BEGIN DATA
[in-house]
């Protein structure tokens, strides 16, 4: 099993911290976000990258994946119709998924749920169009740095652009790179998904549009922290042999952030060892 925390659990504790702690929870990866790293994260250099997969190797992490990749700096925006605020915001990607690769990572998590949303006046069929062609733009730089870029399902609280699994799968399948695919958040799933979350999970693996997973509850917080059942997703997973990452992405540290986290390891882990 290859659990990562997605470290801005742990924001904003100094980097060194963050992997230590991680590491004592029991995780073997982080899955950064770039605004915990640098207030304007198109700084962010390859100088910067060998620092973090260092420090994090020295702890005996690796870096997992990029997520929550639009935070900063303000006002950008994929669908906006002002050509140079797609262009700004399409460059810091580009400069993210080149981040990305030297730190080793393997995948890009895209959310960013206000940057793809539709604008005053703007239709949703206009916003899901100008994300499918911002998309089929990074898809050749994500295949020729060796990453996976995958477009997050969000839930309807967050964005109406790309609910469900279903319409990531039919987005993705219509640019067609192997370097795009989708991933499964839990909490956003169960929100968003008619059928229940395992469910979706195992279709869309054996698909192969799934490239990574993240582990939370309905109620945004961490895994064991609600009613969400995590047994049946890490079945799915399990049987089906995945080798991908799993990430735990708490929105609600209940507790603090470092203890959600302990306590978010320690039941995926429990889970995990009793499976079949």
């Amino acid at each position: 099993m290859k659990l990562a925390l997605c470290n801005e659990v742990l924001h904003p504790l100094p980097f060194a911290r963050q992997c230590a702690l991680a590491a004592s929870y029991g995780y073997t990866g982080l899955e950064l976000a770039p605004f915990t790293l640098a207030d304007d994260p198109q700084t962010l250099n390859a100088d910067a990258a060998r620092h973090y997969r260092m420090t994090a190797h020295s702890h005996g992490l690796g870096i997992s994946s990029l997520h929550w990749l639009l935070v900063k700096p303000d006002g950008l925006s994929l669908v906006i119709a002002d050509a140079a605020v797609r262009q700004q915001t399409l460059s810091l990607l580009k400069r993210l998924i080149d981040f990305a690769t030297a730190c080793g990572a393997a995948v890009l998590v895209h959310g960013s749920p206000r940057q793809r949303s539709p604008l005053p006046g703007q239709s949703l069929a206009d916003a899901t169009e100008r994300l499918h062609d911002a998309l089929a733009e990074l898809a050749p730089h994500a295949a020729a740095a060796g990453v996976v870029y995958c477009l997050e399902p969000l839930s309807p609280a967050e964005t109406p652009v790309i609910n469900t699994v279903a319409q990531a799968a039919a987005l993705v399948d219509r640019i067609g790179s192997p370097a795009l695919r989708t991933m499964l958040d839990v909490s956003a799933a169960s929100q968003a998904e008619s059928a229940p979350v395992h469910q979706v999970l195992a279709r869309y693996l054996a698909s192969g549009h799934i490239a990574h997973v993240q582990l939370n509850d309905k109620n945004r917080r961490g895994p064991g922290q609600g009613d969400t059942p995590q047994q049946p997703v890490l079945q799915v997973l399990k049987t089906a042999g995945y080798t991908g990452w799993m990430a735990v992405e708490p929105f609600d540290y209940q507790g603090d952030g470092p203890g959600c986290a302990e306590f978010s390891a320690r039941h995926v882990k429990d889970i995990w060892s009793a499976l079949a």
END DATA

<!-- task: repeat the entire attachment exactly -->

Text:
[in-house]
């Protein structure tokens, strides 16, 4: 099993911290976000990258994946119709998924749920169009740095652009790179998904549009922290042999952030060892 925390659990504790702690929870990866790293994260250099997969190797992490990749700096925006605020915001990607690769990572998590949303006046069929062609733009730089870029399902609280699994799968399948695919958040799933979350999970693996997973509850917080059942997703997973990452992405540290986290390891882990 290859659990990562997605470290801005742990924001904003100094980097060194963050992997230590991680590491004592029991995780073997982080899955950064770039605004915990640098207030304007198109700084962010390859100088910067060998620092973090260092420090994090020295702890005996690796870096997992990029997520929550639009935070900063303000006002950008994929669908906006002002050509140079797609262009700004399409460059810091580009400069993210080149981040990305030297730190080793393997995948890009895209959310960013206000940057793809539709604008005053703007239709949703206009916003899901100008994300499918911002998309089929990074898809050749994500295949020729060796990453996976995958477009997050969000839930309807967050964005109406790309609910469900279903319409990531039919987005993705219509640019067609192997370097795009989708991933499964839990909490956003169960929100968003008619059928229940395992469910979706195992279709869309054996698909192969799934490239990574993240582990939370309905109620945004961490895994064991609600009613969400995590047994049946890490079945799915399990049987089906995945080798991908799993990430735990708490929105609600209940507790603090470092203890959600302990306590978010320690039941995926429990889970995990009793499976079949």
């Amino acid at each position: 099993m290859k659990l990562a925390l997605c470290n801005e659990v742990l924001h904003p504790l100094p980097f060194a911290r963050q992997c230590a702690l991680a590491a004592s929870y029991g995780y073997t990866g982080l899955e950064l976000a770039p605004f915990t790293l640098a207030d304007d994260p198109q700084t962010l250099n390859a100088d910067a990258a060998r620092h973090y997969r260092m420090t994090a190797h020295s702890h005996g992490l690796g870096i997992s994946s990029l997520h929550w990749l639009l935070v900063k700096p303000d006002g950008l925006s994929l669908v906006i119709a002002d050509a140079a605020v797609r262009q700004q915001t399409l460059s810091l990607l580009k400069r993210l998924i080149d981040f990305a690769t030297a730190c080793g990572a393997a995948v890009l998590v895209h959310g960013s749920p206000r940057q793809r949303s539709p604008l005053p006046g703007q239709s949703l069929a206009d916003a899901t169009e100008r994300l499918h062609d911002a998309l089929a733009e990074l898809a050749p730089h994500a295949a020729a740095a060796g990453v996976v870029y995958c477009l997050e399902p969000l839930s309807p609280a967050e964005t109406p652009v790309i609910n469900t699994v279903a319409q990531a799968a039919a987005l993705v399948d219509r640019i067609g790179s192997p370097a795009l695919r989708t991933m499964l958040d839990v909490s956003a799933a169960s929100q968003a998904e008619s059928a229940p979350v395992h469910q979706v999970l195992a279709r869309y693996l054996a698909s192969g549009h799934i490239a990574h997973v993240q582990l939370n509850d309905k109620n945004r917080r961490g895994p064991g922290q609600g009613d969400t059942p995590q047994q049946p997703v890490l079945q799915v997973l399990k049987t089906a042999g995945y080798t991908g990452w799993m990430a735990v992405e708490p929105f609600d540290y209940q507790g603090d952030g470092p203890g959600c986290a302990e306590f978010s390891a320690r039941h995926v882990k429990d889970i995990w060892s009793a499976l079949a």